“Dark Warm Heart”: my grief over womanhood

This is not a light-hearted meditation. This is about a lot of things, congealing as they sometimes do for me, because of story. This is not the first time such things have solidified in this way, just the most recent.

This is about my grief. It is an old grief. It comes from the child who was not allowed to play tag with the boys, from the girl who was reminded by the men, and women, in her life of her powerlessness, from the adult, myself, who constantly struggles with the shackles of gender, nearly invisible until you move wrong, speak wrong, dress wrong – and run up against them strangling you. This is about being a woman. A woman who is awake. And it is about a story, a horror story that cut too deep, called “Dark Warm Heart.”

I read this story about the same time that Twitter, at least, reeled from yet another shooting. The victim was Karen Smith, an elementary school teacher who married a friend and then realized she had married a monster when he came into her classroom and took her life, as well as the life of one of her students, and then killed himself. This shooting was part of a larger epidemic. The article from Huffington Post discusses the statistics, seen in the above tweet. Teen Vogue did a wonderful job of continuing to unpack this in their article. As the writer Morgan Jerkins observed, “most murderers in murder-suicides are male and the most prevalent kind of murder-suicide is between two intimate partners, such as a man killing his wife or girlfriend.”

I read “Dark Warm Heart” before I knew any of this, of course. Not long before – I think I saw the first fragment of a headline cross my screen only about a half hour later. These stories, the real and the true, tangled in my brain. As they should.

If you want to read the story, the voice is beautiful, the writing is technically solid, the plot is compelling. It is chilling – if you’re into that sort of thing, do go. If you’re not, if you’re just here to listen to me ramble, be aware there are spoilers. Pretty much line-by-line spoilers.

This is a story about domestic violence. About the hunger of the male body and how women must accommodate it. About the isolation of womanhood – about not having anyone to lean on because you are supposed to lean on your husband. This is about how a wife and mother must sacrifice her flesh. I can’t tell if the author (Rich Larson, presumably male) intended for this story to be about that. I can’t tell if they meant this story as a critique, as a piece of feminine horror. For me it didn’t read that way. The character certainly never questioned her choice.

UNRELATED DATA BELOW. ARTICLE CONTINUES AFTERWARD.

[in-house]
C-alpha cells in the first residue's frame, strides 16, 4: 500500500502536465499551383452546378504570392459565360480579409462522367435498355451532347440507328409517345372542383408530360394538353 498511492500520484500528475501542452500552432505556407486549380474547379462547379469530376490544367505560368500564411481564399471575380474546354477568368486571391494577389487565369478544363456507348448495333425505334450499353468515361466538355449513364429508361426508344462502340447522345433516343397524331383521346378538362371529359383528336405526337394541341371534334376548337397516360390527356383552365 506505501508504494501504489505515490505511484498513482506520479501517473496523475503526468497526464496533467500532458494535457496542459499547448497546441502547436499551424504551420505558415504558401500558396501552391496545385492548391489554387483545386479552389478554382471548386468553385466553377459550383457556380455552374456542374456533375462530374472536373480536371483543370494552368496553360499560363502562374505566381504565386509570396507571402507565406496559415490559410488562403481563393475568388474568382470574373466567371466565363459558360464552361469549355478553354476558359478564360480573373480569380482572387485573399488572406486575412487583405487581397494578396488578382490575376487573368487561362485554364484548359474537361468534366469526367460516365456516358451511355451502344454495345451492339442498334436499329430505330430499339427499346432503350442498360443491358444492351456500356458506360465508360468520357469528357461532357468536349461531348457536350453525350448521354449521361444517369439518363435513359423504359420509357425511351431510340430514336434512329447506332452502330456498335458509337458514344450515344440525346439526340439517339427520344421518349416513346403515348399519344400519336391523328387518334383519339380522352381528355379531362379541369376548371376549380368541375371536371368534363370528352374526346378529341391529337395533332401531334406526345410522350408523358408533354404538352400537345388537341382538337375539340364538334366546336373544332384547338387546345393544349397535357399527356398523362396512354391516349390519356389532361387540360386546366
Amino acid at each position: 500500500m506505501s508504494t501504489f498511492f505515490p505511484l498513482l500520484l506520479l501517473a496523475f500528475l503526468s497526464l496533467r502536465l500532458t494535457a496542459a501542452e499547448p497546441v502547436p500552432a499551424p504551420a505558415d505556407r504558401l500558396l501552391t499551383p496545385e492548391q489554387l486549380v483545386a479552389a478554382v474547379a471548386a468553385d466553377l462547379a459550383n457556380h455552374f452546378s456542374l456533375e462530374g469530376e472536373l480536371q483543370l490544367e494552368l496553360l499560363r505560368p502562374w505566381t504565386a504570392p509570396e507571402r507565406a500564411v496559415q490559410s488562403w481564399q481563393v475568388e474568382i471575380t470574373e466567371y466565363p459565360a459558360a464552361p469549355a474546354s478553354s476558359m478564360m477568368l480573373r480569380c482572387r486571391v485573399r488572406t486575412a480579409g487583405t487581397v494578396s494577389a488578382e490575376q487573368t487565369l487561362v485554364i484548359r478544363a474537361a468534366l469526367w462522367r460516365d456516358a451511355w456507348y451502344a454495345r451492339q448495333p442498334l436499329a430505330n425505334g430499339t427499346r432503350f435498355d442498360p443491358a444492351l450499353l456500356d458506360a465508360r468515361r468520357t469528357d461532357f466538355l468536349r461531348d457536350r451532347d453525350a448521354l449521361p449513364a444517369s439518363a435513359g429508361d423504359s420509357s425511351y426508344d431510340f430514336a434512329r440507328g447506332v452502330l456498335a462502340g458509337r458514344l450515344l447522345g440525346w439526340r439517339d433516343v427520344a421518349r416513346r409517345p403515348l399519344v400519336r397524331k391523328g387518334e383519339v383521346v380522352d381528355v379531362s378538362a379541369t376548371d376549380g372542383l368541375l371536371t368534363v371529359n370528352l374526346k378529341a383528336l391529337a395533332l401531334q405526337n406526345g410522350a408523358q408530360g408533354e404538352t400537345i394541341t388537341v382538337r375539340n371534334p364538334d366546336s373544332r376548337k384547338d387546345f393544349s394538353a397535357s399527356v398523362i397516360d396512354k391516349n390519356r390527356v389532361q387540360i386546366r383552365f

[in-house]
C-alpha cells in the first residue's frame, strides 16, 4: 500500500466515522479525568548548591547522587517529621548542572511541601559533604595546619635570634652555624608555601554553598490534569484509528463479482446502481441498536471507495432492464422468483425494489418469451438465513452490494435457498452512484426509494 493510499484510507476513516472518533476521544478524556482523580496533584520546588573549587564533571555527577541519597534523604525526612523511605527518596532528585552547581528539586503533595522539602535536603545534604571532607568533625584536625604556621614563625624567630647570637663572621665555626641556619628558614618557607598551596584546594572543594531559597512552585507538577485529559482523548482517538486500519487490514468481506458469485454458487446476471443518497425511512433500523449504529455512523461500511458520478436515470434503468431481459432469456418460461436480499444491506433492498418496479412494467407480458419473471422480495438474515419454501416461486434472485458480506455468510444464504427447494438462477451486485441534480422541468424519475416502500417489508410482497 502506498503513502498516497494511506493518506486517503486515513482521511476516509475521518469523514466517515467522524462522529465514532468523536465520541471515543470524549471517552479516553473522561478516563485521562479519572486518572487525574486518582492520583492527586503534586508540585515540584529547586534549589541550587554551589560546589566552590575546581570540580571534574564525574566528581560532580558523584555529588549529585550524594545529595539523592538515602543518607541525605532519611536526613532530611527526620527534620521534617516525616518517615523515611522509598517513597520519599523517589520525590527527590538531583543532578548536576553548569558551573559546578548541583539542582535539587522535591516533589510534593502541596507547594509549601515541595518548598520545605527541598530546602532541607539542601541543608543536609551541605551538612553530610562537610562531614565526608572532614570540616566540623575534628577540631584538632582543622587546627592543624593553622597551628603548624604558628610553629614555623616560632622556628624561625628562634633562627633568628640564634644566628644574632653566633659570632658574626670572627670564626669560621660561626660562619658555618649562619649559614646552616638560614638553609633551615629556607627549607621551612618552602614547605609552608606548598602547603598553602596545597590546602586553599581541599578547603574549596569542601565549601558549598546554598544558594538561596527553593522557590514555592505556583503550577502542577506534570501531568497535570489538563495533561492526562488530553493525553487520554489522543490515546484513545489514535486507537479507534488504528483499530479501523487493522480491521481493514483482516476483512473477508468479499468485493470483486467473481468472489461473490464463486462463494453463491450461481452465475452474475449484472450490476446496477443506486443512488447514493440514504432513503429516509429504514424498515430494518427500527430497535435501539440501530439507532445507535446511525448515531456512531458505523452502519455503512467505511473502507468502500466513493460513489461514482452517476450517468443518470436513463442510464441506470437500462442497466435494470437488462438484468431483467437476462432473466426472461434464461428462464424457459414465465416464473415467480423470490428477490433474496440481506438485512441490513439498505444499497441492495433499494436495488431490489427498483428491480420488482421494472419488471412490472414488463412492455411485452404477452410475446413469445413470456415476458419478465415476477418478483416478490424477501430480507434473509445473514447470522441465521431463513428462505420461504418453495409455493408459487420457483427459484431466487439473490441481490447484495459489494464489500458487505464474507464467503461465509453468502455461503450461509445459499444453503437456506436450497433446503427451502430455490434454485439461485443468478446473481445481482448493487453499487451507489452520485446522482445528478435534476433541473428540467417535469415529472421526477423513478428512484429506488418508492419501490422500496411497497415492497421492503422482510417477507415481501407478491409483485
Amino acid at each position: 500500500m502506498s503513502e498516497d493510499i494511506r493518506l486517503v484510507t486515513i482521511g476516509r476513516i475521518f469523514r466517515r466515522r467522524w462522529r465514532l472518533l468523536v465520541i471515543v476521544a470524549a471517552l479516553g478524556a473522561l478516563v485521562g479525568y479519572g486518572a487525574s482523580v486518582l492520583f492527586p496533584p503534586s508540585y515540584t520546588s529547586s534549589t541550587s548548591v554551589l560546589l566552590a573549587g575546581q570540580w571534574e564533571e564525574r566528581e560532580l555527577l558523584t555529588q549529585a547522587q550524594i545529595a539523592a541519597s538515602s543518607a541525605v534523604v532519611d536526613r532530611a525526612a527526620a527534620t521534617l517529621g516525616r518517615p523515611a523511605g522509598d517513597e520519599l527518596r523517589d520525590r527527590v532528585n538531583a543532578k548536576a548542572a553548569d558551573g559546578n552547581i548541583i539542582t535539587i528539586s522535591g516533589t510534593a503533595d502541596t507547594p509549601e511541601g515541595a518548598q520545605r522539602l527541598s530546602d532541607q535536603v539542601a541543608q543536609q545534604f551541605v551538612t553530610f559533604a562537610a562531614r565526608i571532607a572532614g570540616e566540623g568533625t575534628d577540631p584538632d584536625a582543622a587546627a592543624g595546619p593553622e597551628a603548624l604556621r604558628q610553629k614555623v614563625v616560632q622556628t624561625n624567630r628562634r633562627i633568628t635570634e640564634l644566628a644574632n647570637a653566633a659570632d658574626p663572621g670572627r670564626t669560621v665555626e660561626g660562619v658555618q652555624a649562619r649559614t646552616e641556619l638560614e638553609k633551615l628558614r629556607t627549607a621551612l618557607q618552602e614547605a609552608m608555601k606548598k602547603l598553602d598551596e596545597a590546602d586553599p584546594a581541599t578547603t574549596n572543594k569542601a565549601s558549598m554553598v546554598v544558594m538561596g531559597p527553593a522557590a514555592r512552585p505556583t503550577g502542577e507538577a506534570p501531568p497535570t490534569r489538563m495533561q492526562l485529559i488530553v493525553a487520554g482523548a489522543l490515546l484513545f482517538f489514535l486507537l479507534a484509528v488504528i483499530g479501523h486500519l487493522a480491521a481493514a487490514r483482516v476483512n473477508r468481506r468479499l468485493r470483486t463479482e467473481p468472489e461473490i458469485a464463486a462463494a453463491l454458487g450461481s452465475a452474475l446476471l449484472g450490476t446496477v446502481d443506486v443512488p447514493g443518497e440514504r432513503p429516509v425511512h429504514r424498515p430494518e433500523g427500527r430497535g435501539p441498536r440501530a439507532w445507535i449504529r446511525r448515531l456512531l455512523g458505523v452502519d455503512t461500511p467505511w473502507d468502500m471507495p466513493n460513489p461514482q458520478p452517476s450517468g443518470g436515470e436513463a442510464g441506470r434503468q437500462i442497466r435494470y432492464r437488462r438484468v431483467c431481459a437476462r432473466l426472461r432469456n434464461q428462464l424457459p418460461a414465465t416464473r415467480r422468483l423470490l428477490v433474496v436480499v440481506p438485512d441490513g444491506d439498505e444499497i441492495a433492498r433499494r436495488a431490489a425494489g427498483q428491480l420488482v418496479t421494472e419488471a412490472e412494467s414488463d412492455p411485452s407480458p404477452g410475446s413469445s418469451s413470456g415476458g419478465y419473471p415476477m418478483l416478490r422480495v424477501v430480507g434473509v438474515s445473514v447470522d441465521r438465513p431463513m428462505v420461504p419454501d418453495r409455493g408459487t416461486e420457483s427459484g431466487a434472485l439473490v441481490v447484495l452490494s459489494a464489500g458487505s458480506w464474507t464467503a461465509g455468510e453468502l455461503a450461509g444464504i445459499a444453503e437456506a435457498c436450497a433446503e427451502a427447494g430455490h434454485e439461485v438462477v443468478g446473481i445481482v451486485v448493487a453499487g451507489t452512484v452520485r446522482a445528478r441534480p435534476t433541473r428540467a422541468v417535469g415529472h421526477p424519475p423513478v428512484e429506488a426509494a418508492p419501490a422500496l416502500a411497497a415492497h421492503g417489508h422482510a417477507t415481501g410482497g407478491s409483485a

Kristine is a young woman. We presume she is newly married, from the text, though there’s no explicit discussion of how new. Her husband is returned from a research trip to the Arctic, where he has encountered something eldritch and strange. It has changed him. It is made clear, through text, that he chose this change. It may not have been much of a choice, but it was a choice nonetheless. From the story:

the wendigo gives to the man a dark warm heart of human meat. a man can die, or a man can eat. a man travelled by night. he ate the wendigo’s [offering]. the man lives, the hunger stays. hunger is the wendigo.

Through his choice, he is made a monster.

Kristine knows none of this when her husband returns. She knows that she is happy. She knows that she is pregnant. But she realizes something is wrong. He bites her, hurts her. She reaches out to her mother, hoping for advice, or succor.

Her mother tells her that Kristine is obligated to make it work. He’s her husband. She just needs to try harder. Give more. She never asks what, exactly, has made Kristine so skittish. She doesn’t want to listen.

Kristine’s husband, Noel, cannot contain his hunger. To his credit, he tries other ways of assuaging it. He tries to eat himself, but the curse doesn’t work that way. He thinks that he might eat a body in the morgue, but he is not able to get access. Feeble attempts, really. In the end, he has wanted his wife since he came home. His bite marks, forced on her already, tell that story clearly.

“What are you doing?” she whispered.

“Whatever I want,” Noel mumbled into her skin.

He never tries to eat another living person. There are so many other people on this planet, but he tries to eat his wife first, of all the living people in the world. She must be the one to feed his hunger.

“When dad died, you said you’d have traded anything, didn’t you?” Kristine asked. “Anyone or anything.”

Kristine makes a choice, too. Where her husband chose to make a dreadful bargain and live, where he chose to push his hunger, in the end, onto his wife, she chooses to accommodate it. She chooses, at the end of this story, to feed him – to give up a literal piece of her body to his hunger. Whether she should do this thing is never questioned by anyone except her, and then only in the darknesses of her mind.

How easily this story follows the pattern of abuse. The lack of questions, the lack of wanting answers, the isolation. How quickly she is expected to do what is best for everyone else, and not for herself. How easily she succumbs to male violence. How virtuous it must seem.